Hi All! I just wanted to check in now that I’m in Liberia… I wish I had time to make a more complete post, but I need to get to sleep ASAP, cause I want to get more than 7 hours of sleep tonight!
Here’s what I’ve been doing:
On Sunday, I flew to Philadelphia for staging. I arrived at 10p, and spent the night in a hotel. In the shuttle, I met another Peace Corps Trainee, but it turned out she was headed to Sierra Leon and staying at a different hotel.
On Monday, I we had our staging event. We got a bunch of general information and played a couple of “get-to-know-you” sort of games.
On Tuesday, we hopped on a bus and drove the two hours to JFK airport in New York. We got all our bags checked in, and waited 7 hours for our flight. When I boarded the plane, I got hassled by the officer because of my violin case (he said the flight was packed and the case was too big), but managed to bluster my way through, and boarded anyway with it.
The plane left close to 12:00a on Wednesday, (an hour and a half late), because someone tried to board the plane with incorrect papers and they had to eject him from the flight. This meant they had to find that person (or group’s) bags and unload all the other checked-in bags in the process.
The plane flight was 9? hours to Accra, Ghana, where we had a 2 hour layover and finally went to Monrovia, Liberia from there (another 2 hours). Then, we boarded a bus and drove another 2 hours to a compound in Kakata called “Doe Palace”, where we’re having our training. We arrived about 7p (still Wednesday) Liberian time.
If you add all the travel together from time time we left Philadelphia, I think it’s at least 24 hours. I slept maybe 3 hours in that time.
Thursday-Saturday, we’ve been training all day. Our training starts at 8a and runs usually until around 6p. (Although the let it start at 9 on Thurs). We’re getting a crash course in culture, language, safety and security so that tomorrow (Sunday) we can travel in small groups to an existing Peace Corps site in Liberia and observe the volunteers in their natural habitat. I’m headed to Buchanan, Liberia!
So now, here’s some highlights from these last six days:
My last act in Philidelphia was to buy diapers:
People thought it was unnecessary and ridiculous, but I know they’ll thank me later. The only place left to pack them was in my violin case (pictured).
(edit: A lot of people are asking why I got diapers. The reason is that a bunch of former volunteers I’ve talked to (and read blogs of) says it’s not a matter of if you get sick here, but when. I’ve heard a couple stories of PC teachers here pooping their pants while teaching, among other situations. Also, if you’re about to go to sleep and you’ve got a scrumbly in your tumbly, I figure it’s easier to put a diaper on than cleaning your bed later… And if all else fails, they’ll make great gag gifts.)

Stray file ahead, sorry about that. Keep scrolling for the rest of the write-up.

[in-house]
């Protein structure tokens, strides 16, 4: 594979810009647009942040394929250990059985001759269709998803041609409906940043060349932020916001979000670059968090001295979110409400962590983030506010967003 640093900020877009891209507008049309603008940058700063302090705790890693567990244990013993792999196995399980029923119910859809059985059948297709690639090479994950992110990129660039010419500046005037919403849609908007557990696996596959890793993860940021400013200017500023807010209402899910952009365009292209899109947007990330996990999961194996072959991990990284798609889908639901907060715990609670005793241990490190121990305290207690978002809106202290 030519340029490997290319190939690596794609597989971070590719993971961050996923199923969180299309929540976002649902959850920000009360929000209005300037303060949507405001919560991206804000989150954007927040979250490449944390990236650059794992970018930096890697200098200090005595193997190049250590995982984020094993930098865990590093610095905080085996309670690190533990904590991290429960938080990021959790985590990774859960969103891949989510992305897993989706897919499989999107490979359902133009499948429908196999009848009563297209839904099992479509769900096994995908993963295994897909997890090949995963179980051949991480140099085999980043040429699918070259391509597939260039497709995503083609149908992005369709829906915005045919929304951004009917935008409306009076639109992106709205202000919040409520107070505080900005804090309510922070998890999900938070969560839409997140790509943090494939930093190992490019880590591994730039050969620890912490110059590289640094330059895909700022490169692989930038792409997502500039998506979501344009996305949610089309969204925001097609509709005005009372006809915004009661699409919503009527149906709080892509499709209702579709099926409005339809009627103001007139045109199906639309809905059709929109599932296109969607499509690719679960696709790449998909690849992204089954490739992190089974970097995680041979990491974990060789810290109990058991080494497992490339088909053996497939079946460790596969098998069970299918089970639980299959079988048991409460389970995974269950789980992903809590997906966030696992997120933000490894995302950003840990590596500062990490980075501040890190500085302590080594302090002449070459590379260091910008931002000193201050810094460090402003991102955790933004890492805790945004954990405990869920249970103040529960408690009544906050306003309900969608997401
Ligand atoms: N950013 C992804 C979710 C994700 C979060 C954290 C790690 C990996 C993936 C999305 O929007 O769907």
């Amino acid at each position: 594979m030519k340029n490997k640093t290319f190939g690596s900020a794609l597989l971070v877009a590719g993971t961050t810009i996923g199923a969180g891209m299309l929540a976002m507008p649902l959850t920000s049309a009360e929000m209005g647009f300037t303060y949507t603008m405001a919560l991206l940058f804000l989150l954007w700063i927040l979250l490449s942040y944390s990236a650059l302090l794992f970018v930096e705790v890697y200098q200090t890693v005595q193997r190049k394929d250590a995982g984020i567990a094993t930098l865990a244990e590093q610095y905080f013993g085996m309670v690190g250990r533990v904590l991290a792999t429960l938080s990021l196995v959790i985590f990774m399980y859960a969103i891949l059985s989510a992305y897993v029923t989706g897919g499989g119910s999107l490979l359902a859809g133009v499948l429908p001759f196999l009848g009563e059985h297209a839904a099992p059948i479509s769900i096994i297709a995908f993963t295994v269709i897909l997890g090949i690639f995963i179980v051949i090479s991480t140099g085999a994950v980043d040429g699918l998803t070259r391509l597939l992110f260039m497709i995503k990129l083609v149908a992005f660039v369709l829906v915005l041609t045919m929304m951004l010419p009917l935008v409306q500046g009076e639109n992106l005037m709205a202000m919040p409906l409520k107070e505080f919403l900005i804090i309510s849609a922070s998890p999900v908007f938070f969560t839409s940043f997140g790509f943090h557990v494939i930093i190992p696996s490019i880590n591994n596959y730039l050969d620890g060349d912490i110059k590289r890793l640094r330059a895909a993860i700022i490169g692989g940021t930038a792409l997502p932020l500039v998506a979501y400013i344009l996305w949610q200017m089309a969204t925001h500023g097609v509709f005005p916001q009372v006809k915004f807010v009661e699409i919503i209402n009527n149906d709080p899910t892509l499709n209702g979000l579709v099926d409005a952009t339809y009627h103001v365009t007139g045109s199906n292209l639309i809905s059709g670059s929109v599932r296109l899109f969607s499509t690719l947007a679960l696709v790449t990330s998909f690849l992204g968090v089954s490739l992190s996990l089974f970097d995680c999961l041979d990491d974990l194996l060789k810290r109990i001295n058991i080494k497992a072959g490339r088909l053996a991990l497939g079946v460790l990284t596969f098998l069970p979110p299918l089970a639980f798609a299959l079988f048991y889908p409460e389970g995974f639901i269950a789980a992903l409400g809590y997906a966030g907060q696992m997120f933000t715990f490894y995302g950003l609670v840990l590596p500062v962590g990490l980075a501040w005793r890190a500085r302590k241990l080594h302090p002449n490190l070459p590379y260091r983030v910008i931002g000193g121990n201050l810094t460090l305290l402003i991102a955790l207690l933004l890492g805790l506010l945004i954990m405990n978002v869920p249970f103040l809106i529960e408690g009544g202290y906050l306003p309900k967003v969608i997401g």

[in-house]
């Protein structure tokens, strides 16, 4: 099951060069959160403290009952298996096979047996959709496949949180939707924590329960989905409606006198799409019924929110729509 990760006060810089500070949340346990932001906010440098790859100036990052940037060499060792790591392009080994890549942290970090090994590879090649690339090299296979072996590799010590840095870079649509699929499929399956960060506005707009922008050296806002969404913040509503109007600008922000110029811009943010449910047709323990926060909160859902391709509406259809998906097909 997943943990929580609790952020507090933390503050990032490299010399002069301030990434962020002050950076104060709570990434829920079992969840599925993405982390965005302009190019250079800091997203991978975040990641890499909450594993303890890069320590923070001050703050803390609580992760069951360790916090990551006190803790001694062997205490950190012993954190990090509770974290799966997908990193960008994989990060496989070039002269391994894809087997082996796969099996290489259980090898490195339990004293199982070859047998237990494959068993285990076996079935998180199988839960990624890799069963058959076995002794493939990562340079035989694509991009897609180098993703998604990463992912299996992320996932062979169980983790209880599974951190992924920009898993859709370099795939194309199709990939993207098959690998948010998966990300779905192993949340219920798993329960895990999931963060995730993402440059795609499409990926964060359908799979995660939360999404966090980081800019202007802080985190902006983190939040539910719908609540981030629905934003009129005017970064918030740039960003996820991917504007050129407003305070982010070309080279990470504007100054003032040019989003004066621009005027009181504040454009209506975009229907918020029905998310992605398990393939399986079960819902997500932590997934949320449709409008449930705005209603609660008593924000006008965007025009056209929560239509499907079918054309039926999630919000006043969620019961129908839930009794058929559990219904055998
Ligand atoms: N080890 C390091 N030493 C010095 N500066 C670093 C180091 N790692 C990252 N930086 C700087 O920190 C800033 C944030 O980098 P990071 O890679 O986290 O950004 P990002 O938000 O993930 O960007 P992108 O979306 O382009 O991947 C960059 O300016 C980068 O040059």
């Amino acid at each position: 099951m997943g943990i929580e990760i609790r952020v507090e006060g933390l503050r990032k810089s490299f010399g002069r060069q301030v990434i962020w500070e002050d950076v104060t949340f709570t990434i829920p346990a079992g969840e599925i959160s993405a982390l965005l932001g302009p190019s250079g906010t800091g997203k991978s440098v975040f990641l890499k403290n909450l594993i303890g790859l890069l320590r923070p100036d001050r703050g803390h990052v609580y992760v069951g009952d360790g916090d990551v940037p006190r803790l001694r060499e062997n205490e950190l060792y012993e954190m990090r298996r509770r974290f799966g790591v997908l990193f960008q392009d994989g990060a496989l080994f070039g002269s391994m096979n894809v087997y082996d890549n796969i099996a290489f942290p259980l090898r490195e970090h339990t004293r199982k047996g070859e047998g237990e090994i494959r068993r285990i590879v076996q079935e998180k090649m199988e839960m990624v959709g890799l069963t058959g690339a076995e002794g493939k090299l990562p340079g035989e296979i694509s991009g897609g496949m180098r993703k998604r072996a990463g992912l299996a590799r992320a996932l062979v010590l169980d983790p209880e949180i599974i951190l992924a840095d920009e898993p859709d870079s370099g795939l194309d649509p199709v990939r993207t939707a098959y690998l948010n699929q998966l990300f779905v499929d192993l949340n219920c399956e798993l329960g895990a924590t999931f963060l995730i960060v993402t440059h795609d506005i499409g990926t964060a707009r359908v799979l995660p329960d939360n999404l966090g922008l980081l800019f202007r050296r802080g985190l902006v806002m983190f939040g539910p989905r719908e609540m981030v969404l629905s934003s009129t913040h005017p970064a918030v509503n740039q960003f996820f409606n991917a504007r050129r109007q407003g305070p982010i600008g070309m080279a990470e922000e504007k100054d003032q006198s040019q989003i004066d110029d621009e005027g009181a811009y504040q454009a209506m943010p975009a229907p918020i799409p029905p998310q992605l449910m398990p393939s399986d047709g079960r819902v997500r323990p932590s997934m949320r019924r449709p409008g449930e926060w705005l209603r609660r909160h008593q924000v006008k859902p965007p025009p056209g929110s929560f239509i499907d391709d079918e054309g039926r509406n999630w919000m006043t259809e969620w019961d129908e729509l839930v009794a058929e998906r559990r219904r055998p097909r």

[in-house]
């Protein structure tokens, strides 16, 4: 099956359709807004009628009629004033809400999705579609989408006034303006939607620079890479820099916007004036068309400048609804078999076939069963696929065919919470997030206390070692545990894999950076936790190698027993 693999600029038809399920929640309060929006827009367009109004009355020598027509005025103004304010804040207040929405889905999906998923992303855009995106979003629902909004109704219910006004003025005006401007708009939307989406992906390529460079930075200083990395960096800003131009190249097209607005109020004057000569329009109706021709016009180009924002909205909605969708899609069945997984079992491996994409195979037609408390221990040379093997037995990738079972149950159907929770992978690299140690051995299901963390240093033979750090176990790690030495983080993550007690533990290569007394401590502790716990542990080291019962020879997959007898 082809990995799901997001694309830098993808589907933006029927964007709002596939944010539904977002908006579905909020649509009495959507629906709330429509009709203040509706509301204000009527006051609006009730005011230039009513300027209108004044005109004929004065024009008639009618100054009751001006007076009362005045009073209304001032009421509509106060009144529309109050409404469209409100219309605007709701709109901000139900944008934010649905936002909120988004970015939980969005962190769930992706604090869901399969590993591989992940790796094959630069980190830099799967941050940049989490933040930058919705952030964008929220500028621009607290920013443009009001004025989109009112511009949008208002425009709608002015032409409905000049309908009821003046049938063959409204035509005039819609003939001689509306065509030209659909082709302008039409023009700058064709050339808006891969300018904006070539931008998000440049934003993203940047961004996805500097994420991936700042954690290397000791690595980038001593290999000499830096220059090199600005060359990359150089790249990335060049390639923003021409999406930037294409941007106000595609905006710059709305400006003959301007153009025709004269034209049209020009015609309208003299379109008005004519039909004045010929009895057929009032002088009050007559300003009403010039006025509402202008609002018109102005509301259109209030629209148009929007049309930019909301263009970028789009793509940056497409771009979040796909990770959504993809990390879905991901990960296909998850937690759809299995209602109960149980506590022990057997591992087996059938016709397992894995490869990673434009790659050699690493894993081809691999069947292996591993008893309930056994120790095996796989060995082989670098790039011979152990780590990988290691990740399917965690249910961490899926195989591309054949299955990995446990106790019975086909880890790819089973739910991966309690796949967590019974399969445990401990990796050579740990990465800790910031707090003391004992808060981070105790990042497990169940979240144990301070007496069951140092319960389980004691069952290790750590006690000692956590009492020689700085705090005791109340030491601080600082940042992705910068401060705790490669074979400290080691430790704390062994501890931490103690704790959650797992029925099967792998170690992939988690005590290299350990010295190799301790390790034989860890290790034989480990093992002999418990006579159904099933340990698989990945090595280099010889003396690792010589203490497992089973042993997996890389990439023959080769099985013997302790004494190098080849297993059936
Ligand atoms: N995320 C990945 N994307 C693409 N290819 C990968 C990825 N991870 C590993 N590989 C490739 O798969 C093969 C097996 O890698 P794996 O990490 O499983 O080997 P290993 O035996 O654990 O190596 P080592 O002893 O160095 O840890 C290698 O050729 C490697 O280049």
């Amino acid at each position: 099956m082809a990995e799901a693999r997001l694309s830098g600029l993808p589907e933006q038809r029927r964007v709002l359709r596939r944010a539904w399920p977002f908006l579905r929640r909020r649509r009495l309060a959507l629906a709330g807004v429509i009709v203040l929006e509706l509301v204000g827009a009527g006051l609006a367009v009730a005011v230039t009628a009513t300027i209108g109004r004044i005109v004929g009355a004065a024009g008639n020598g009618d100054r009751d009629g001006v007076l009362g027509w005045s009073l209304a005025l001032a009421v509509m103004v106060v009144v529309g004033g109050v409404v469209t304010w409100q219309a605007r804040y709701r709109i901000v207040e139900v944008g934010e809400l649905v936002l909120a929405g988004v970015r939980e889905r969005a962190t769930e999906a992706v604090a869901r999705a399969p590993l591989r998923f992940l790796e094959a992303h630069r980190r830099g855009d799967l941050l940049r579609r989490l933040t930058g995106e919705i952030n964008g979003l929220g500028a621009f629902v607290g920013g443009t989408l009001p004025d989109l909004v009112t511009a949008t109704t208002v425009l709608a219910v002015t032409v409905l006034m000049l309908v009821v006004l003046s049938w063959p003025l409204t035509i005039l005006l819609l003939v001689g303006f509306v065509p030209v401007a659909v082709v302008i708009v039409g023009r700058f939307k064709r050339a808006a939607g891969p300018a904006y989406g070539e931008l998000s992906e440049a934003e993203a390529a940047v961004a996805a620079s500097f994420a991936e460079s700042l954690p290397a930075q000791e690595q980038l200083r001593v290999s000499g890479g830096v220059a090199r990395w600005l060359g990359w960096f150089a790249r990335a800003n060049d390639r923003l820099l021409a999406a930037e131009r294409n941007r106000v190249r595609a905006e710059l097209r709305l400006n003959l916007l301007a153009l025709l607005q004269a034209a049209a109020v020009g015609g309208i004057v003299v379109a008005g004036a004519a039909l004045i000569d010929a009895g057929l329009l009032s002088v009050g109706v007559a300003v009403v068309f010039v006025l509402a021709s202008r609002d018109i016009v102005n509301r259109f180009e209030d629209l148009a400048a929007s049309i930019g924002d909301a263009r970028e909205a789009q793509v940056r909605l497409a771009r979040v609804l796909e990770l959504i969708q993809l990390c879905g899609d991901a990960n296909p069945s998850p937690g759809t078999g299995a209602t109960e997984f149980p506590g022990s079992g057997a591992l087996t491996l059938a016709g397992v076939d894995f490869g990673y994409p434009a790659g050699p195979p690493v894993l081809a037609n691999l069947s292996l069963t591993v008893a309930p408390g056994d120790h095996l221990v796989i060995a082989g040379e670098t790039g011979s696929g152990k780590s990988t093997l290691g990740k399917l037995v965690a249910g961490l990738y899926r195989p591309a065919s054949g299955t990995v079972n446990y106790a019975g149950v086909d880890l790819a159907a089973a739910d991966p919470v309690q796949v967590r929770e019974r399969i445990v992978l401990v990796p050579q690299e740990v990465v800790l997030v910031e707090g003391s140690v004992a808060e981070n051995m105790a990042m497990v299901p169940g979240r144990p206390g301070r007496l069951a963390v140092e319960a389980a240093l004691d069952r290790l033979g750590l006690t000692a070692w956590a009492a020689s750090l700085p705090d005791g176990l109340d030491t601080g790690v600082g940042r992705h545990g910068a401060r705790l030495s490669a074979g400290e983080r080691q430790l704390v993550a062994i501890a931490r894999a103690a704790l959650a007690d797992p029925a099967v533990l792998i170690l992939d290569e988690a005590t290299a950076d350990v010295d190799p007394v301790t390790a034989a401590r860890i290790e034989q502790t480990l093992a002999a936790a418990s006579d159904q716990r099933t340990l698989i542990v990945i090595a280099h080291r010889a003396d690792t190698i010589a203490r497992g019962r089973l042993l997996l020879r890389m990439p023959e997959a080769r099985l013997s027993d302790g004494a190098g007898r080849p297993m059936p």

At the airport, I had a great jam sesh with my new friend Mike on banjo (the banjo is in the case behind him)
I’m so happy I have my violin (thanks guys!). We’ve got a super musical group: two banjos, at least one guitar, harmonicas… we’re going to have a talent show in a couple weeks, and it’s going to be kick-awesome.
Mike happens to have a netbook similar to mine, and has the exact same version of linux installed with the same tiling window manager that I use (xmonad). We tried to circumvent the pay-only airport wifi by buying one account, logging in on a smart phone, tethering it to a computer, and then making the computer create a hotspot for our fellow volunteers but failed in the attempt. (Tethering phones can’t forward wifi internet, apparently)
My first night in Liberia, I had a fever… and I’ve lost my voice since then. (Tomorrow I think it’ll be fully back though!) I pushed myself pretty hard in the days leading up to all the travel, so I was really asking for it. Being sick hasn’t hindered my participation though.
Here’s the view of the compound outside our dorms:
And the view inside my dorm room:
Someone bricked their iPhone trying to unlock it (phones need to be unlocked in order to be used abroad). It took me about 4 hours, but I fixed it. He was ecstatic. I’m quickly becoming the tech support for everybody here.
Lastly, I had fun helping set up a trivia night tonight. I actually chose to help because find trivia games pretty boring, but still wanted an excuse to hang out with the group. But I gave up my job helping with the announcing because my voice was shot. But at least I didn’t have to play trivia!
Anyway, it’s great here. I can’t wait to tell you more about my training…
I get back to Doe Palace from my site visit on Wednesday evening, if everything goes as planned!